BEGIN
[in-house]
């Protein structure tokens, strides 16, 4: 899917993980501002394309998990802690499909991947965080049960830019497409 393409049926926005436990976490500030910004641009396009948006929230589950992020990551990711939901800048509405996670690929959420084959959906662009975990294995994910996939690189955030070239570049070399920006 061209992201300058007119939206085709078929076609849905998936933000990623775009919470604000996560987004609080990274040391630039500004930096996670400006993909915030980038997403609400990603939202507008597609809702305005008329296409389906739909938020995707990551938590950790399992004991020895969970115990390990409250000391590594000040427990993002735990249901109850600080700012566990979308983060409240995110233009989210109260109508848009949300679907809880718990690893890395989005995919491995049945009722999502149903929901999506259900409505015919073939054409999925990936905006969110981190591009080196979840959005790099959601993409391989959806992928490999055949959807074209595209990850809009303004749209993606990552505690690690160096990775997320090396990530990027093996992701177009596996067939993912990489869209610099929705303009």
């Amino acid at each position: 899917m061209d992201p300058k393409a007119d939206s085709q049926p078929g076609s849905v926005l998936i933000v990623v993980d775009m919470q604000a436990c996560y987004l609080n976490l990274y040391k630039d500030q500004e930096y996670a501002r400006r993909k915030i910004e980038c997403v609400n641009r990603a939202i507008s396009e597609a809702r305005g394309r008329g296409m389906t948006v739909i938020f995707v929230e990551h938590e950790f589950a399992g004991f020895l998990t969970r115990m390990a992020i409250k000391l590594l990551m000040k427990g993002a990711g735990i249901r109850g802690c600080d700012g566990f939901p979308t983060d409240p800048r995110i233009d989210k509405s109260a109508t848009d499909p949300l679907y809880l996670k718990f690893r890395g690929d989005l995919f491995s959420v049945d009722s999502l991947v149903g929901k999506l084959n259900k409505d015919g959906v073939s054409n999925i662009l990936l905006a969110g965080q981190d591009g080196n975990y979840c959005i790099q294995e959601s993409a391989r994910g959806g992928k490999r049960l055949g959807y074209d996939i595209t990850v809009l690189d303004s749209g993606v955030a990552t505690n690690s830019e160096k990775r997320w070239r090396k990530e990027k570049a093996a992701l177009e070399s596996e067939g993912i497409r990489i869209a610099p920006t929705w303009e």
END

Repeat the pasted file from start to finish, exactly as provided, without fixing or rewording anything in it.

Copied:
[in-house]
């Protein structure tokens, strides 16, 4: 899917993980501002394309998990802690499909991947965080049960830019497409 393409049926926005436990976490500030910004641009396009948006929230589950992020990551990711939901800048509405996670690929959420084959959906662009975990294995994910996939690189955030070239570049070399920006 061209992201300058007119939206085709078929076609849905998936933000990623775009919470604000996560987004609080990274040391630039500004930096996670400006993909915030980038997403609400990603939202507008597609809702305005008329296409389906739909938020995707990551938590950790399992004991020895969970115990390990409250000391590594000040427990993002735990249901109850600080700012566990979308983060409240995110233009989210109260109508848009949300679907809880718990690893890395989005995919491995049945009722999502149903929901999506259900409505015919073939054409999925990936905006969110981190591009080196979840959005790099959601993409391989959806992928490999055949959807074209595209990850809009303004749209993606990552505690690690160096990775997320090396990530990027093996992701177009596996067939993912990489869209610099929705303009």
């Amino acid at each position: 899917m061209d992201p300058k393409a007119d939206s085709q049926p078929g076609s849905v926005l998936i933000v990623v993980d775009m919470q604000a436990c996560y987004l609080n976490l990274y040391k630039d500030q500004e930096y996670a501002r400006r993909k915030i910004e980038c997403v609400n641009r990603a939202i507008s396009e597609a809702r305005g394309r008329g296409m389906t948006v739909i938020f995707v929230e990551h938590e950790f589950a399992g004991f020895l998990t969970r115990m390990a992020i409250k000391l590594l990551m000040k427990g993002a990711g735990i249901r109850g802690c600080d700012g566990f939901p979308t983060d409240p800048r995110i233009d989210k509405s109260a109508t848009d499909p949300l679907y809880l996670k718990f690893r890395g690929d989005l995919f491995s959420v049945d009722s999502l991947v149903g929901k999506l084959n259900k409505d015919g959906v073939s054409n999925i662009l990936l905006a969110g965080q981190d591009g080196n975990y979840c959005i790099q294995e959601s993409a391989r994910g959806g992928k490999r049960l055949g959807y074209d996939i595209t990850v809009l690189d303004s749209g993606v955030a990552t505690n690690s830019e160096k990775r997320w070239r090396k990530e990027k570049a093996a992701l177009e070399s596996e067939g993912i497409r990489i869209a610099p920006t929705w303009e």